2018/01/11

GOLDLUX


GoldLux – It’s a product. It’s a brand. It’s a lifestyle.
The brain behind the Luxembourg-based jewellery shop is the 38-year old Armenian jewellery designer Armen Stepanyan. The idea behind the shop that first opened in 2011 in Diekirch, was to satisfy the need for all things shiny in an area in Luxembourg that’s scarce in luxury productions. “The city centre is jam-packed with jewellers, but around here, there was nothing at the time.”, he remembers.

A few days after a new Miss Luxembourg was crowned, I got to meet and ask the designer not only about his experience of designing the precious piece that the lucky winner was adorned with but also about his creative process and future plans.


Unlike many other designers, you come out with new jewellery pieces on a monthly basis. Where do you get all the inspiration from?

I go to the Boutique Show Vicenzaoro in Italy which yearly, takes place in September. It’s famous for being the biggest showcase for jewellery in Europe so you can imagine how inspiring it is. I feel like it’s truly a place to deploy your fantasy and to trigger off the idea process for the whole year. The rest is just trying out different things and finding new and interesting materials.

What comes first: design or material?

It depends. I can work on one design for months without finishing it. I had this situation with a ring some time ago. I knew that I wanted to use this specific stone to design a ring, but I had no idea how to go on about it. Once I found a way to incorporate the stone, the rest of the design happened naturally.



You recently got to design and produce the crown for Miss Luxembourg. Congratulations on that!

Thank you! I was really lucky to be part of such an incredible event. It was an amazing experience and (his jewellers in Antwerpen, Belgium, and Armen) are more than happy with the result as well, especially considering the short amount of time that we had to come up with the finished crown.


How long did it take you from the first draft up until the finished crown?

When the committee of Miss Luxembourg approached me, I didn’t hesitate a second. I knew that it was a great way of putting a spotlight on my shop and to show off what we’re capable of doing. Don’t get me wrong, I love my job but after all, it’s a business as well and, as we all know, a business doesn’t live off gratitude and fun alone.
It was a lot of hard work. We had to come up with a finished crown within 40 days, even though the process for such a detailed, handmade project would usually require a minimum of 3 months. My jewellers in Antwerpen Centre worked day and night on it, and so did I.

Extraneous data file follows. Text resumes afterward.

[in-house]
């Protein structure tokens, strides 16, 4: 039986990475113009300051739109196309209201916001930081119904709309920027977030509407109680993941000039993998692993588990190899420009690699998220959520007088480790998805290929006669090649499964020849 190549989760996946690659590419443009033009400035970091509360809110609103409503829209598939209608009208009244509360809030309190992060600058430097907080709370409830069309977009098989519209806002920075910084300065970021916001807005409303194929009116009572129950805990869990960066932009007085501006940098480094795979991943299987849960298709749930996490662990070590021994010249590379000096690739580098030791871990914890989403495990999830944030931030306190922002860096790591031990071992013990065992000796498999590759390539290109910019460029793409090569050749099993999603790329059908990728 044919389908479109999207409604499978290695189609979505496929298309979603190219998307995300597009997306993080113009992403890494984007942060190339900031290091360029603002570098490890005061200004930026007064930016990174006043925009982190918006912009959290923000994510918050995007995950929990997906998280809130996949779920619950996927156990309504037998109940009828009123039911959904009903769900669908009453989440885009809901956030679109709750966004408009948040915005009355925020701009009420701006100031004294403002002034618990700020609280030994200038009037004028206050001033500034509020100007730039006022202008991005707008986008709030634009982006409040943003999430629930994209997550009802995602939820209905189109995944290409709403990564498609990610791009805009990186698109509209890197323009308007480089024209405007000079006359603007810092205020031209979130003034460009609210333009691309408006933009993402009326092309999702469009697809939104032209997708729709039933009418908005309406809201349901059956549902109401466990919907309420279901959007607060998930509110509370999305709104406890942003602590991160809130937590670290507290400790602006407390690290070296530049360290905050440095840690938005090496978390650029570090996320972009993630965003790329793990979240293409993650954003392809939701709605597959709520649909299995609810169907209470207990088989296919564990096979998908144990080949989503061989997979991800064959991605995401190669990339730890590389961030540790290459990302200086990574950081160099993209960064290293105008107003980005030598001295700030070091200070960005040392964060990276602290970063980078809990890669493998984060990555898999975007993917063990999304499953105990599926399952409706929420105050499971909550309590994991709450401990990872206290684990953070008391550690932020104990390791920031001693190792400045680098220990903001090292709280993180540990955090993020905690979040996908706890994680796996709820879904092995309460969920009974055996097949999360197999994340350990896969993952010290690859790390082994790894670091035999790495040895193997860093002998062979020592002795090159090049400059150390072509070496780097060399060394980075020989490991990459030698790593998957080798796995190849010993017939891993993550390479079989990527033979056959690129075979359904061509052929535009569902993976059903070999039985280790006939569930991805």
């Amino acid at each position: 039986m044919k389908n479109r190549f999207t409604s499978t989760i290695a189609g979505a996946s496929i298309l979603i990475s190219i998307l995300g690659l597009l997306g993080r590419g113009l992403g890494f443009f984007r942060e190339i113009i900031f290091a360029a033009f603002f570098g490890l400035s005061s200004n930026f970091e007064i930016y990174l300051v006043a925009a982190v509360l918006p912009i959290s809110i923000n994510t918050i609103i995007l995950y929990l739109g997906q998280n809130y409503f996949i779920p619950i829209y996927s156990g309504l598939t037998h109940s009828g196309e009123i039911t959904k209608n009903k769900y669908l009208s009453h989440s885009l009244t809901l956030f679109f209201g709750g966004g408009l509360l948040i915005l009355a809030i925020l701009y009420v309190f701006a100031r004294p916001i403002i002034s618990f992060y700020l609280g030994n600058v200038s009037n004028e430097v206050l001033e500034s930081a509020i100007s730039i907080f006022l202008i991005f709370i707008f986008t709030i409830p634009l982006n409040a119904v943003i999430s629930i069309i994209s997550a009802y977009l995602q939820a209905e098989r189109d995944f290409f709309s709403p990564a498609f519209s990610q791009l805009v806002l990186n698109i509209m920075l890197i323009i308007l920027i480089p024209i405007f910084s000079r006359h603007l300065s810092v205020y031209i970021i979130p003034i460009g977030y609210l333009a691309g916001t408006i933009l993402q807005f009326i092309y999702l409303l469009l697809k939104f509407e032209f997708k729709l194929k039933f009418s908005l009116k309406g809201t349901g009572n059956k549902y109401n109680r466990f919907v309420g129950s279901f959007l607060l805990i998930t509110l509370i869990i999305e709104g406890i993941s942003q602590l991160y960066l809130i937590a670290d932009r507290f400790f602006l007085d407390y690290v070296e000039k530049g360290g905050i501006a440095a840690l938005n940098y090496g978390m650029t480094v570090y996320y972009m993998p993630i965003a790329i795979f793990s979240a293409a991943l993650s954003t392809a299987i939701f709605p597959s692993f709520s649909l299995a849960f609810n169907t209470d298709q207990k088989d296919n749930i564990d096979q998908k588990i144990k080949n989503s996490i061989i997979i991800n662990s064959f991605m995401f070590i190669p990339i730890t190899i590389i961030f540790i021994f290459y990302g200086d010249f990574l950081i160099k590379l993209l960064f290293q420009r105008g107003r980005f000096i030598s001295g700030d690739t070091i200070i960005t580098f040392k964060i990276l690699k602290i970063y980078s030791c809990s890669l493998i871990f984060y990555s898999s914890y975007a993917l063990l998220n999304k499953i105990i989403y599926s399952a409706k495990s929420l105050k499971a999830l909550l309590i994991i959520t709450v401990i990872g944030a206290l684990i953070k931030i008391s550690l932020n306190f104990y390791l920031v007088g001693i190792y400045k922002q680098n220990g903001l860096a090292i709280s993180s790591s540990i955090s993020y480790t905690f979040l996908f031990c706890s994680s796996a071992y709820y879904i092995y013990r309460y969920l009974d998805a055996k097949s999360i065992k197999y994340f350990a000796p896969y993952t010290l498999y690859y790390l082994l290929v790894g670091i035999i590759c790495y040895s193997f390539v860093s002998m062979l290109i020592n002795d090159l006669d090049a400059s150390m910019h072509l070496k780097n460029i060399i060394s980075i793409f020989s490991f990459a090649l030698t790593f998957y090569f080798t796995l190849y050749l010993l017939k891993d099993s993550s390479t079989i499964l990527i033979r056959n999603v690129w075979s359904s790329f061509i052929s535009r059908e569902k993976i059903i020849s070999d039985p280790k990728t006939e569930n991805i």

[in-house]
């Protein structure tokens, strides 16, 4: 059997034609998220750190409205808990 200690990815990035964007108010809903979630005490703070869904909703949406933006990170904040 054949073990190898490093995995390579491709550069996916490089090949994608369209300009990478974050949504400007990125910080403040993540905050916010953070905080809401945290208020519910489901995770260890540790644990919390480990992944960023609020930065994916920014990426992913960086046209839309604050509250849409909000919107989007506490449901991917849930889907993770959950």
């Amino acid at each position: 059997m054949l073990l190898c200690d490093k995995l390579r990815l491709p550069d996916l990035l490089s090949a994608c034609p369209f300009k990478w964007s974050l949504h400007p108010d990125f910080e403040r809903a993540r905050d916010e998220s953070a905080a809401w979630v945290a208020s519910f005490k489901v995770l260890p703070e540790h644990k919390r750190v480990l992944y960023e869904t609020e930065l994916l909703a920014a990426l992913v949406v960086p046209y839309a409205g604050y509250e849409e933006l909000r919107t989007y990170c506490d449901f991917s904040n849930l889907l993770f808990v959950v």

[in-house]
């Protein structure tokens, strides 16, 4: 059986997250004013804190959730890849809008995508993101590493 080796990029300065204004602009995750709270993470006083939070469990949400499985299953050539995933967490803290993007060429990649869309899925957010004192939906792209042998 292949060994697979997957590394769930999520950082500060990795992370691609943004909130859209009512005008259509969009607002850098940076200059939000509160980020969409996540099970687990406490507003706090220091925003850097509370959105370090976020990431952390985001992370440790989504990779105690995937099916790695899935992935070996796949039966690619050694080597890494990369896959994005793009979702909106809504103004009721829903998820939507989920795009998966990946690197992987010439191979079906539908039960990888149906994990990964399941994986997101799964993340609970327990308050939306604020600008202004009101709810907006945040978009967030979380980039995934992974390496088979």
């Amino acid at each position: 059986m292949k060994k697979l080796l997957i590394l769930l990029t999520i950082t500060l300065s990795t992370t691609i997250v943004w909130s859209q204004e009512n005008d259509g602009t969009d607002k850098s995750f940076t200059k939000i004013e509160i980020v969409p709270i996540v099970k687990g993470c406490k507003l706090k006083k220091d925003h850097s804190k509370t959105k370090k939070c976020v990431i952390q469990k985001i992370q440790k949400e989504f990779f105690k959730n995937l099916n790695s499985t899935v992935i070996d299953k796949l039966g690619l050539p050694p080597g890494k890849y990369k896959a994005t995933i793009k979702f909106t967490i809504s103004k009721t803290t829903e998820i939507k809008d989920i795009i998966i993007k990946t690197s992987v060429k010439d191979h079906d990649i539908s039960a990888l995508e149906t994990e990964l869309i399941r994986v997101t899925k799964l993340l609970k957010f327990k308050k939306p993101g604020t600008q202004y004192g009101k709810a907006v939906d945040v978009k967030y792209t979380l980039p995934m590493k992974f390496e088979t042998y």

How did you go on about the creation of it?

The committee brought a rough drawing with them and expressed a few wishes that the crown should fulfil. My job was to make those ideas a shining reality.
My team and I worked based on the initial drawing first of all. From there on, it was a stop-go between the organisers and us until we all agreed and were happy with one design.
The idea was to make the crown a symbol of our country, so we decided that there should be a miniature of the “Gëlle Fra” (a widely known, Luxembourgish statue that was built in 1923 as a reminder of all the Luxembourgish soldiers that served and died during World War I, and that can be admired in the city centre up until this day). We took some inspiration from the colours of our flag as well as from the royal crown of Luxembourg and incorporated the fleur-de-lys which has been a symbol of royalty ever since.
The committee came in for two fittings. For the first one, we presented them a vague example of the crown – it was basically only the framework, and I think they didn’t really know what to expect from it at that point. You needed a lot of imagination or work experience in this industry to see a full-on crown based on that framework. (laughs) For the second fitting, the crown was practically done and slowly but surely, everything came together.


Do you have any interesting plans or projects coming up this year?

I’m trying not to plan too much but to take things as they come instead. In a business like this one, there are so many different factors that go into the success of the shop so it’s hard to predict and plan what’s coming next.
Nonetheless, one of the next big steps would surely be to open a second shop in the city centre. Also, I would love to produce in Luxembourg, but to get the “made in Luxembourg” tag is a lengthy process so we’ll see how that goes.
Another, rather smaller thing that I’m really excited for is to throw a big, yet exclusive party to show my new collection beforehand.


A huge thank you to Mr Armen Stepanyan and GoldLux for this amazing opportunity!

PHOTOS, TEXT 
by VALERIA WIWINIUS

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